Tag Archives: memories

My First Cookbook: Fear of Frying, by James Barber

I thought I’d take you all on a trip down memory lane with this week’s Weekend Cooking post.

Fear of Frying, by James Barber

This is the very first cookbook I ever bought: James Barber’s Fear of Frying. In addition to writing cookbooks, Barber (1923-2007)  was also the host of CBC’s Urban Peasant.

I bought this cookbook back in my student days at the University of Toronto. I’d just moved out with my boyfriend, and other than boiling water, I had no idea how to cook a thing. As the price tag shows, I found this little gem of a book in the bargain bin of a local book store for $2.40.

It was a bittersweet time in my life. My family had all moved back to Vancouver, and I was all alone in a new city (I was never actually living  in the city, but in the suburban outskirts), attending my first year of classes at U of T and mired in a relationship that was destined to become a  rocky,  unhappy marriage. But there were some fond memories from that time too, and this little book was one of them.

It was just such a fun book!

When Ward and I went through our major book decluttering last year, in preparation for our move to Toronto, I came across Fear of Frying on our cookbook shelves. “Oh!” I said to Ward. “Make sure you don’t put this in the giveaway box! I LOVED this book so much!”

A few sample pages may show you why (Barber also illustrated the book):


The preamble to Mmmushrooms (each spread in the book has a chatty little preamble on one page, and the illustrated recipe on the facing page):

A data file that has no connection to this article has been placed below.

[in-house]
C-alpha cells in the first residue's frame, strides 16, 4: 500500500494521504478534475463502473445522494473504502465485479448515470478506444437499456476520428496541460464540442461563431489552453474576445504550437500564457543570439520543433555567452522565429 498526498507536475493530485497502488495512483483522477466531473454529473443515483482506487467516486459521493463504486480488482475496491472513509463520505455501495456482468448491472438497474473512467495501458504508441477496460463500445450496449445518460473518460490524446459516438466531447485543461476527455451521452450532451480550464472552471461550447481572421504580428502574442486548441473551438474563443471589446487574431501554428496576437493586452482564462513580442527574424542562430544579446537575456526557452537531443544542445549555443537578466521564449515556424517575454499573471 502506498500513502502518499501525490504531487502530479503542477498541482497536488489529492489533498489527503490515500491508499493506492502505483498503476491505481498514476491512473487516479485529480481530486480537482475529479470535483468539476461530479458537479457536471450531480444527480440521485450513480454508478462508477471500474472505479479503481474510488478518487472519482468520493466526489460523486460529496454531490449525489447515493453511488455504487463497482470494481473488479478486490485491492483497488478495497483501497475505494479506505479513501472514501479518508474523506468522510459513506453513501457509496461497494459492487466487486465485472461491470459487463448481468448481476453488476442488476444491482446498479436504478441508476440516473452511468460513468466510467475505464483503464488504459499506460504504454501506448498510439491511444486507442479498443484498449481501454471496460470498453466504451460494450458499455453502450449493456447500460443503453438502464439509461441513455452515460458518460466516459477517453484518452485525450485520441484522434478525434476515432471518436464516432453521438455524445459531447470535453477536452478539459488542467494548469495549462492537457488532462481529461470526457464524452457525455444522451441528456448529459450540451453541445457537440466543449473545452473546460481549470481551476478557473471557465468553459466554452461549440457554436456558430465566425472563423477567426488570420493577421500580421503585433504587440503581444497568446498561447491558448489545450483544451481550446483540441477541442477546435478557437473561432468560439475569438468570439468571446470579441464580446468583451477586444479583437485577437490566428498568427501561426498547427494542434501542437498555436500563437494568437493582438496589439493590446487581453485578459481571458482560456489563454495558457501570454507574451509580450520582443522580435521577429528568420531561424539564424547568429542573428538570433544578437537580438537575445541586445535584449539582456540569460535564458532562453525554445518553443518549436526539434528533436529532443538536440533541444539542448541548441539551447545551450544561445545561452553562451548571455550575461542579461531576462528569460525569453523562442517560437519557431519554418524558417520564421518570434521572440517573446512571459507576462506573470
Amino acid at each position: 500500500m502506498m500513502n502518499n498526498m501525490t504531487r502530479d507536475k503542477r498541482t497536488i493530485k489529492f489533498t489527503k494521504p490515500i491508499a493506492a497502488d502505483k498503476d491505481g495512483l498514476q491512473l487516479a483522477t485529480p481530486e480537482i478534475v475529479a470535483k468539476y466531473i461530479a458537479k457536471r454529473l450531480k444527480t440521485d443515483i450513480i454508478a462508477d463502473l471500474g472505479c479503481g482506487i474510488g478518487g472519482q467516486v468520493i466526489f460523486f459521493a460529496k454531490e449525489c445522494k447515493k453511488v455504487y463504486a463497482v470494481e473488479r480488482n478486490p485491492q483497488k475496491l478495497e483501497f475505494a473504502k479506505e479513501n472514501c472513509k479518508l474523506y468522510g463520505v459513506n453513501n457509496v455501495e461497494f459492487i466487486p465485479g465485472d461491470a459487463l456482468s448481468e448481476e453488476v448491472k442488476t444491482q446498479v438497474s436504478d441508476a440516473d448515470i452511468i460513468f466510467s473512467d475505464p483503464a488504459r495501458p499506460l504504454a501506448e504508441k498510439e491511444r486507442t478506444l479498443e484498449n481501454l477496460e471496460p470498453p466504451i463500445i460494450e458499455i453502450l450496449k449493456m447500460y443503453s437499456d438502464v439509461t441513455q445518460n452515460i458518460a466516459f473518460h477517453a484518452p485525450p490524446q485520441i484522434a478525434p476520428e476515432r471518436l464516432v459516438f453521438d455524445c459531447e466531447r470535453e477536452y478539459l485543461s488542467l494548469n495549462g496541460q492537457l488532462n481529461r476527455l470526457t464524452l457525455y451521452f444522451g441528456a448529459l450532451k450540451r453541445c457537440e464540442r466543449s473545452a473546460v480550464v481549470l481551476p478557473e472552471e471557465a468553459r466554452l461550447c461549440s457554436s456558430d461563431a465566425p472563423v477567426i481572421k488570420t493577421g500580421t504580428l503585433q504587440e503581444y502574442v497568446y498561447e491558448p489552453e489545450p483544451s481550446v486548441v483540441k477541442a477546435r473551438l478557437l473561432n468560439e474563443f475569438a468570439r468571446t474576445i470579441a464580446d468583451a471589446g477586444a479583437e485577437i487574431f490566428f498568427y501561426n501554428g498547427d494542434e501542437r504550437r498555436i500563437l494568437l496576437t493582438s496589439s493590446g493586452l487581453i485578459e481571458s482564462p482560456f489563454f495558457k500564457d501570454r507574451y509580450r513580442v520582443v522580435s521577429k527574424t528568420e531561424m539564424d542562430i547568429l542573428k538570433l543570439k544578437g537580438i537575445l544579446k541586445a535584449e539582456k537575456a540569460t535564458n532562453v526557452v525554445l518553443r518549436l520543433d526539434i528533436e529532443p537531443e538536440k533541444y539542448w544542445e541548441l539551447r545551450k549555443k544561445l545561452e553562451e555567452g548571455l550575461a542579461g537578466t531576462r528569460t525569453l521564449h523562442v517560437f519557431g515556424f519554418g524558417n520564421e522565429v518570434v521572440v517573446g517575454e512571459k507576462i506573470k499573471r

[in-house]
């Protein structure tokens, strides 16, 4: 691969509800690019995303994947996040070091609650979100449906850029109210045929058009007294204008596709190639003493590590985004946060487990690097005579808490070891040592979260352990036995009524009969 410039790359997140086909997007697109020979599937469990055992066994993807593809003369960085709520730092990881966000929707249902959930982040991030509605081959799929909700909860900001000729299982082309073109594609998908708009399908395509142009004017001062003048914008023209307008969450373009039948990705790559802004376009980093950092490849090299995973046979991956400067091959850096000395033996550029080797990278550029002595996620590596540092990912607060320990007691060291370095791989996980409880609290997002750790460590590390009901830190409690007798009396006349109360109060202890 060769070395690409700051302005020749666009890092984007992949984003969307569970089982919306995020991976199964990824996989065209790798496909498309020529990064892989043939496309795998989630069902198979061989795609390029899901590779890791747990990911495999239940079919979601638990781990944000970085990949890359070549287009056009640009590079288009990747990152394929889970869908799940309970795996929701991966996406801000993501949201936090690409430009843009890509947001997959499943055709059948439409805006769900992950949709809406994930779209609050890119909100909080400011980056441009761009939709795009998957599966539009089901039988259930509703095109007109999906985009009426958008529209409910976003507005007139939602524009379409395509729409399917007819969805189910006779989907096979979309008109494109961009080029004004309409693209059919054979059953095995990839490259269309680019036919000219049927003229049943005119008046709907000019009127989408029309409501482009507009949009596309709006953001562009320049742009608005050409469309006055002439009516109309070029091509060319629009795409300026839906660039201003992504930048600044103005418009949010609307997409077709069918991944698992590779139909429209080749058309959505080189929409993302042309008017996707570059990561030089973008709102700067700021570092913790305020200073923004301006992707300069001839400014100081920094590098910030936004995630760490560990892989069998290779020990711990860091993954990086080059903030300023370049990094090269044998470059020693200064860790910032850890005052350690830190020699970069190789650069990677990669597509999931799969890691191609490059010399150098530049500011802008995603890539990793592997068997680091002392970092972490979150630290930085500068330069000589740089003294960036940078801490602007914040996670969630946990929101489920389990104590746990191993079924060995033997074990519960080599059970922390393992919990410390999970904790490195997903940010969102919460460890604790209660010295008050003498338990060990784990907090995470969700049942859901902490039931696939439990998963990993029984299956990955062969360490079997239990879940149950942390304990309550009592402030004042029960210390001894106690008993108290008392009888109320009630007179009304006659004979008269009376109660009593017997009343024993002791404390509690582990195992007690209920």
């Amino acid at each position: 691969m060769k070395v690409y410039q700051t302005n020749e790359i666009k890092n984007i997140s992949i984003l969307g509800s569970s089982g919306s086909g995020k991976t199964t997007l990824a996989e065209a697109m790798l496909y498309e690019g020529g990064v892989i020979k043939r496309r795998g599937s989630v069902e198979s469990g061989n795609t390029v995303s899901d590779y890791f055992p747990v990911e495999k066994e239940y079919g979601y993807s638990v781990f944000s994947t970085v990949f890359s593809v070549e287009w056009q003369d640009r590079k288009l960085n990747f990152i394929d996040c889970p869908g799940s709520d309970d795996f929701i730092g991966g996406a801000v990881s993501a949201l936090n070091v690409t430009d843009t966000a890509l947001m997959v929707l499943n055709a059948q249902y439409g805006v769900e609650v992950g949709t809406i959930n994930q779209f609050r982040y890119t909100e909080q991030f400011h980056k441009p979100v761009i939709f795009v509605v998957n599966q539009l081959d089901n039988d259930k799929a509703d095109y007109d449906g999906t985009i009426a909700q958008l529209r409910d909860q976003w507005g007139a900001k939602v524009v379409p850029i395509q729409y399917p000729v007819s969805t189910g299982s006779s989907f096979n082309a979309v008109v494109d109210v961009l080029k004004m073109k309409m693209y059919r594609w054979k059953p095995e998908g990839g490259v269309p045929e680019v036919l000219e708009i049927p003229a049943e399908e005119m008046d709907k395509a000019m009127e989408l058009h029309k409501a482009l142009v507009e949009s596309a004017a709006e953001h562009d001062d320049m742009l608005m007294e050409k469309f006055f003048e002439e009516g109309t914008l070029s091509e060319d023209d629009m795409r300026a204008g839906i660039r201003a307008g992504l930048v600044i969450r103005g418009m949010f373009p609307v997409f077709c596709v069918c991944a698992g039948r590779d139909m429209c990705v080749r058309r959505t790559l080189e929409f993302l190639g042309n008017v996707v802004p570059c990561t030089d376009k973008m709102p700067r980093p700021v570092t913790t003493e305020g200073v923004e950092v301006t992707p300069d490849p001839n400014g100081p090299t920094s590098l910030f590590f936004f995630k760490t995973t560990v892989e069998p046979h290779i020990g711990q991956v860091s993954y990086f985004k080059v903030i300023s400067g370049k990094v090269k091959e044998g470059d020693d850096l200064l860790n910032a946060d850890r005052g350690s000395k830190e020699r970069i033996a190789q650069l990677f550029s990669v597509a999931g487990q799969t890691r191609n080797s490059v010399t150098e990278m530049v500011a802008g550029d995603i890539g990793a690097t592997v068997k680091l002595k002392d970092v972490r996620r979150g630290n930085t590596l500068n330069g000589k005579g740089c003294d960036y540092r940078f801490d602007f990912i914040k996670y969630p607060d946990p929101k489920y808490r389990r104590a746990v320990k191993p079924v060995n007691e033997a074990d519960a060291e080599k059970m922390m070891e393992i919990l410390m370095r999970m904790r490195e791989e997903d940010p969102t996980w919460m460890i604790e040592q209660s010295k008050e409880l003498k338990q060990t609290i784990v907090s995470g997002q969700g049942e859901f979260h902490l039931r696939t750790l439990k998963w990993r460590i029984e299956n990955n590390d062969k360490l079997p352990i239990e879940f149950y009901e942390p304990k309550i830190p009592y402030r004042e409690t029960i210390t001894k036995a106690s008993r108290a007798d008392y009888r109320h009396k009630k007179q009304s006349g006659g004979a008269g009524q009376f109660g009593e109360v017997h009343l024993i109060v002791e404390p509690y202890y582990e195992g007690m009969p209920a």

… But the most lily white and virginal mushrooms can also be made into a flavourful, textured, thoroughly dignified meal, instead of just something to add to a steak, if you remember to cook them with the lid on. That was my uncle’s secret. Sprinkled them with a little lemon juice if you want to be super-sophisticated, or use basil instead of tarragon. Just be kind and just be gentle.

Consider the OysterConsider the Oyster

And from Consider the Oyster:

Very few restaurants are to be trusted with an oyster. They don’t have time to be gentle, to carefully watch, to feel for them, to understand them.

And now you can do it. When we did this on television I received over 2,000 letters. The nicest one said “Sir, you are wicked. I love you.” See what trouble a little simplicity can get you into.

So, did I ever make anything from this wonderful little gem? Yes! I did! I have vague memories of attempting this dish:

Garlic ChickenGarlic Chicken